Previous Challenge Entry (Level 3 - Advanced)
Topic: Passport (07/25/05)
TITLE: My Passport to the World:Adoption
By Cyndie Odya-Weis
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My passport comes in the form of children; precious gifts from God. Because of the children I adopted, I proudly claim a mixed heritage for I am 50% Korean, 10-15% African American, about 10% Mexican and a little Native American and mixed European. My friend Mary (who’s Italian American) used to say she was “Irish by marriage” as she practiced her Irish brogue each St. Patrick’s Day. My heritage via adoption is a bit like that. Because of special passport families, both Mary and I set sail on lifelong journeys through far-off lands.
My twin daughters arrived two decades ago from Korea. Four years later, a mixed-race son was placed in my longing arms following another selfless decision by a caring birthmom. She’d read our ad in the local paper: Christian family with young Asian children hoping to adopt infant of mixed racial background. Immediately upon opening my arms to these three infants, God opened my heart with a passport; not only a passport to parenthood but also to the world.
Years ago I listened to teachers of our classes for trans-racial adoption tell us about how our lives would change as we incorporate children’s cultures into our lives. I was skeptical. Now I teach those classes and speak from the depths of my heart and soul when I say that I have been transformed by having an international family.
I’ve learned about cultures; the artwork, music, languages and history of my children’s roots. Korean dancing with fans, scarves or baskets waxes worshipful serenity while the dances and drumming of African nations shouts in celebratory show. I was the proud mom watching my children on stage at Asian and African Festivals and the resourceful mom who always finds the perfect ethnic dress and accessories for the shows. Sometimes my passport allowed me to cross cultural barriers and connect with others in a way that could seem intrusive. Keeping tabs of who’s traveling where may seem nosy, but the passport of international adoption connected us to SoonHae, a friends’ neighbor’s friend’s mother who was traveling to Korea. SoonHae spoke little English so my daughters drew pictures of their dream Hanboks- the Korean national dress. SoonHae looked at the drawings and hugged my daughters to check for the sizing. Weeks later, the matching pink and blue Hanboks affirmed that ordering- by- pictures and sizing- by- hugs works. I guess shared smiles articulate perfect detail because the dresses were superb.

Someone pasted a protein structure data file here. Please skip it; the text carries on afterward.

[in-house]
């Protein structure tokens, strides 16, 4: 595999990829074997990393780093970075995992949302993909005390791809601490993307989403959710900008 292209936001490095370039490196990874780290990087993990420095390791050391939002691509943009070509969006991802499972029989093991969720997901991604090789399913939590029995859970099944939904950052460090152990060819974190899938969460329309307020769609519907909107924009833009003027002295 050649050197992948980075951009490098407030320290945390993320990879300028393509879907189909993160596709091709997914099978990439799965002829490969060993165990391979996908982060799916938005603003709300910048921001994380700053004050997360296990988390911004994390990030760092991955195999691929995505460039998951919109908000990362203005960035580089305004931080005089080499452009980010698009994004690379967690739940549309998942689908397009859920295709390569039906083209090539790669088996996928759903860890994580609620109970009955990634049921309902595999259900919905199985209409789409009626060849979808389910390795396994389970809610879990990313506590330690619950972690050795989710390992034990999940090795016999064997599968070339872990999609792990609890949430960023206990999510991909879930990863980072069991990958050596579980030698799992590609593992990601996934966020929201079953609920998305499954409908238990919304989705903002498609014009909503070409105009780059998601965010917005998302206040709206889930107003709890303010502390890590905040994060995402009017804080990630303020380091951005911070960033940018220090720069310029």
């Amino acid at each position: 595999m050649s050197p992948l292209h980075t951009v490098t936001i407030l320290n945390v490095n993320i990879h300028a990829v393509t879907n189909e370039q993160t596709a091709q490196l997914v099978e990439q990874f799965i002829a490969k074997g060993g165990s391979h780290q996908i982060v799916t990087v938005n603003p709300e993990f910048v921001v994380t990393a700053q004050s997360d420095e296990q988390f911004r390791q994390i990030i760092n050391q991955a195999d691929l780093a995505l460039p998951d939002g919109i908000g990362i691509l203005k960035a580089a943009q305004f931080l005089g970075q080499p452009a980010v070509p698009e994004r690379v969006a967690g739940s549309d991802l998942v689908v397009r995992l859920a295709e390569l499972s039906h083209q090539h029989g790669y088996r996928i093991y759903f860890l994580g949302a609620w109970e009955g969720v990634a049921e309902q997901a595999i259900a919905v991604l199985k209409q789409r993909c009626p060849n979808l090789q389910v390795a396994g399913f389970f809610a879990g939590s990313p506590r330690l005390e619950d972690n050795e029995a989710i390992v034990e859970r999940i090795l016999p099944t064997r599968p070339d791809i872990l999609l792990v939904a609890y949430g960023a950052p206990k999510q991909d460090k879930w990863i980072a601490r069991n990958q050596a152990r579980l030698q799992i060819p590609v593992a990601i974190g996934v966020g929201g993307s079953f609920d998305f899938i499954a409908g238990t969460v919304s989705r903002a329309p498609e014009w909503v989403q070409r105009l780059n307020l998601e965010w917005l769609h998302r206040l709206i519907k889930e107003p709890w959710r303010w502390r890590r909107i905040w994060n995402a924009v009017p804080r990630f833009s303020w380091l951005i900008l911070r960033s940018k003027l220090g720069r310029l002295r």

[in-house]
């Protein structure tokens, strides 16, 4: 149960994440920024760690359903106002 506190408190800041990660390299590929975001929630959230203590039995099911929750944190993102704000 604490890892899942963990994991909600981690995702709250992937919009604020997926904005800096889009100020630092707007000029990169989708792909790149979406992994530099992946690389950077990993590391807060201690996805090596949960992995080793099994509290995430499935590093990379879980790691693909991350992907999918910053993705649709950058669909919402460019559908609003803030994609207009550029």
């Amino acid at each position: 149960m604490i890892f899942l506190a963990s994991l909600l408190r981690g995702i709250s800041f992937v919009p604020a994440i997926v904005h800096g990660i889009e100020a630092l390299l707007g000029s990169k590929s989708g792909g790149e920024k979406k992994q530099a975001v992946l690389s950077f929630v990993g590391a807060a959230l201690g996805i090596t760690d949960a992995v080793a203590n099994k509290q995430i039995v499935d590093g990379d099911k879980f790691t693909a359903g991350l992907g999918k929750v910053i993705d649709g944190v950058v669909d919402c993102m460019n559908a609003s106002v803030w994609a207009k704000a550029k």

My passport of international adoption led me to other places that didn’t feel as good or fit so well. Racism smacked a bit harder and oppression rang truer because of places my passport has taken me. When someone calls my daughters “exotic” or “porcelain dolls,” those words mask their unique God-given gifts. That’s unfortunate. When a perfect stranger has preconceived ideas about my son due to “his type,” I cringe. When a racist joke- or a blond joke, for that matter- is told, the stereotypical thinking patterns pierce my heart. Stereotypes prevent us from appreciating the true person. Yes, God gave me a passport to feeling pain- so that I may do my part to stop it.
My passport has allowed me a grand entrance to many lives. A friend whose daughter gave birth to four cocaine-addicted children opened her home to three of those four. The other, whose medical needs were beyond grandma’s capacity, entered specialized care. Within the next few years, mom birthed three more. Each time, Grandma struggled with adding another chick to her very full nest. Ultimately, she and her daughter developed an adoption plan for those babes and they thrive in a new family. In several tearful meetings, the mom and grandma said good-bye and thanked me for paving the way. Because I love children not born to me and because I share my story, they realized adoption was a loving option. They said that my family was their role model. I feel blessed to share my passport.
I applied for the passport of adoption before I knew just where I’d travel. But God knew. He mapped the path and nudged me gently along. And with a God-given passport, my journey has been truly blessed.
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